My new Garden Spots page is growing nicely, and it's even looking lush already. I decided to include local commercial nurseries and garden centers, and I also added the US Department of Agriculture's PLANTS Database. This I just found when I did a web search for dwarf blazing star or gayfeather, Liatris microcephala, a native of the southern Appalachians which I found while shopping for the more familiar Liatris spicata at Sun Nurseries this weekend. Liatris is a genus of native perennials, and I particularly like the way L. spicata attracts American goldfinches when its flower fronds go to seed later in the season. My condominium let me introduce a specimen of the purple or lilac Kobold* variety in a sunny parking lot island, which we're cultivating with meadow flowers after losing a tree there. I also sneaked in some blue-eyed grass, the miniature native Iris cousin with brilliant blue star-like flowers growing on the ends of the blades. (You can see a smaller variety of blue-eyed grass growing in sunny spots along woodland paths here in central Maryland.)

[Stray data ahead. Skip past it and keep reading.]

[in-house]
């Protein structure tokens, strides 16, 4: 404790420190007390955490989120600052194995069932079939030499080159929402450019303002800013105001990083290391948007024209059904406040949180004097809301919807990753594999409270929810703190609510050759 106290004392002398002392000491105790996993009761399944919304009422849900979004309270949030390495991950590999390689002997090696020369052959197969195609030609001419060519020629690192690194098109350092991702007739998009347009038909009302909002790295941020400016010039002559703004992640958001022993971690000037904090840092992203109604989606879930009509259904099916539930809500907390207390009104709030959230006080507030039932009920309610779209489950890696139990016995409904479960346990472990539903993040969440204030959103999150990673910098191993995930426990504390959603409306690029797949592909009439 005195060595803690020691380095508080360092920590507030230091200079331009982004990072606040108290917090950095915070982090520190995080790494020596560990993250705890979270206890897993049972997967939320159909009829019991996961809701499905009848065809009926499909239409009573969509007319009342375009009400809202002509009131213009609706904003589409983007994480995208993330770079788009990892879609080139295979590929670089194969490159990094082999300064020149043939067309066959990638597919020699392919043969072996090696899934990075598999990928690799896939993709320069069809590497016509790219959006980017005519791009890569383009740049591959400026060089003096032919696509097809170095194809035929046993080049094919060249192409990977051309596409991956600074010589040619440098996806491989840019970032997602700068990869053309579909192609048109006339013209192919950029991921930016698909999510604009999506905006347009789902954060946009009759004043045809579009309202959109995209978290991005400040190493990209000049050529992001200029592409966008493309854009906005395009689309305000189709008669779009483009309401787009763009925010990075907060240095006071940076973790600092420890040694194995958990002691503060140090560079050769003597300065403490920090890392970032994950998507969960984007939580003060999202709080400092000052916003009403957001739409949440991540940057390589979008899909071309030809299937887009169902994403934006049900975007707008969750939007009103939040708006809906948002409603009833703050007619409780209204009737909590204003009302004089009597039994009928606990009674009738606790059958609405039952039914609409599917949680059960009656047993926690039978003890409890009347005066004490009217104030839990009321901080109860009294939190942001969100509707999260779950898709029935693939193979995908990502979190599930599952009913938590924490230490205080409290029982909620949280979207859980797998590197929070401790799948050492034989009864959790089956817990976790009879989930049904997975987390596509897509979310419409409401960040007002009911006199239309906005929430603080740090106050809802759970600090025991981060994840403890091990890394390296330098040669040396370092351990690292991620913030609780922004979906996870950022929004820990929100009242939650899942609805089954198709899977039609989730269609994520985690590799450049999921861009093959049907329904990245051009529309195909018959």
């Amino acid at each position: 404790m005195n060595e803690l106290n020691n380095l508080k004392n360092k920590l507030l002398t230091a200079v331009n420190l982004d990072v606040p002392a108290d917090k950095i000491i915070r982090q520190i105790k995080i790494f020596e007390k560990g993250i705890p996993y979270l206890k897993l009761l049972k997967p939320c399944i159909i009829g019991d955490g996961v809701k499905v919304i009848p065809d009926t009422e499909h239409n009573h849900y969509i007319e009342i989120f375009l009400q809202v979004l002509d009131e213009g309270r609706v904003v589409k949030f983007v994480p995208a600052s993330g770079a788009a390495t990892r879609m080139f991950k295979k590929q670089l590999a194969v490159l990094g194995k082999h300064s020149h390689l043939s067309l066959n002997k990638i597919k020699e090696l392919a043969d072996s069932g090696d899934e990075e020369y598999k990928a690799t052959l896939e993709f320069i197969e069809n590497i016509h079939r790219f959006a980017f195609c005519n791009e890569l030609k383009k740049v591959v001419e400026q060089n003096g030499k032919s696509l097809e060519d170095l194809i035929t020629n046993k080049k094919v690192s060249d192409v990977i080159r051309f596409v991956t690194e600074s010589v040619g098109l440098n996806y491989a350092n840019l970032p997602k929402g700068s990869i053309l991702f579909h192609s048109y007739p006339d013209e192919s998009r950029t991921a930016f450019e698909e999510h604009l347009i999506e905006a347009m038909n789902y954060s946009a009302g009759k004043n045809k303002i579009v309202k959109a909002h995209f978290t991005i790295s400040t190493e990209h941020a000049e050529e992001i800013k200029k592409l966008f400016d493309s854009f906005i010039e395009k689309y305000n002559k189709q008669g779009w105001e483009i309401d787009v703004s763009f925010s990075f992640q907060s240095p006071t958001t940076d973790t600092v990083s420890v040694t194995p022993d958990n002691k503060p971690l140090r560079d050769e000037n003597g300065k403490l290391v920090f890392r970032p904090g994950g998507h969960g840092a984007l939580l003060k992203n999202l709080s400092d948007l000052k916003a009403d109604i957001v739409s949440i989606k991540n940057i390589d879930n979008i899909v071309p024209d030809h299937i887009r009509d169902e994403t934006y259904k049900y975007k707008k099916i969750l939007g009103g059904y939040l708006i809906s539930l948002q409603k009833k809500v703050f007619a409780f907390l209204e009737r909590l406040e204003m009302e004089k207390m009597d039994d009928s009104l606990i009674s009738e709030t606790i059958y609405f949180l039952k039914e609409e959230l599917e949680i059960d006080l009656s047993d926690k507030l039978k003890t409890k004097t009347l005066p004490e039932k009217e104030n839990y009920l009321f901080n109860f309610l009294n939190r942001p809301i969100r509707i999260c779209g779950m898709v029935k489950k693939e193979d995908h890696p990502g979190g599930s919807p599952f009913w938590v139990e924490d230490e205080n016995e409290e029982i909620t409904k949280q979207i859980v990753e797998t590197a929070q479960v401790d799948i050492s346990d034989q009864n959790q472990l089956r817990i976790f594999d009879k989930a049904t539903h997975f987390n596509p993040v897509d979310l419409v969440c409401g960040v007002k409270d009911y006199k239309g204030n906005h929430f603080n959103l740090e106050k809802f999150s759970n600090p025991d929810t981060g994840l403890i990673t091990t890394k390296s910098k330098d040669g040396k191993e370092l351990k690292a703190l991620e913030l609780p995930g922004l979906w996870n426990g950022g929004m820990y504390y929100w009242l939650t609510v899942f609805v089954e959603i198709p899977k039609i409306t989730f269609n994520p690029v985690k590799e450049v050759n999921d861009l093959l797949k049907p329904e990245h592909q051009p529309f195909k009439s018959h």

I bought a specimen of the dwarf Liatris, too, even though I'm not sure where I'm going to plant it yet. One thing I've learned from reading Elizabeth Lawrence: No matter how small or large your garden, you will never have enough space for everything you'd like to plant. So I'll be content with my small area and be glad that our condominium encourages cultivating common areas by individual residents.
*Is the larger white Florestan variety named after the character in Beethoven's opera, "Fidelio"?
May 4, Brighton Dam Azalea Gardens
2 weeks ago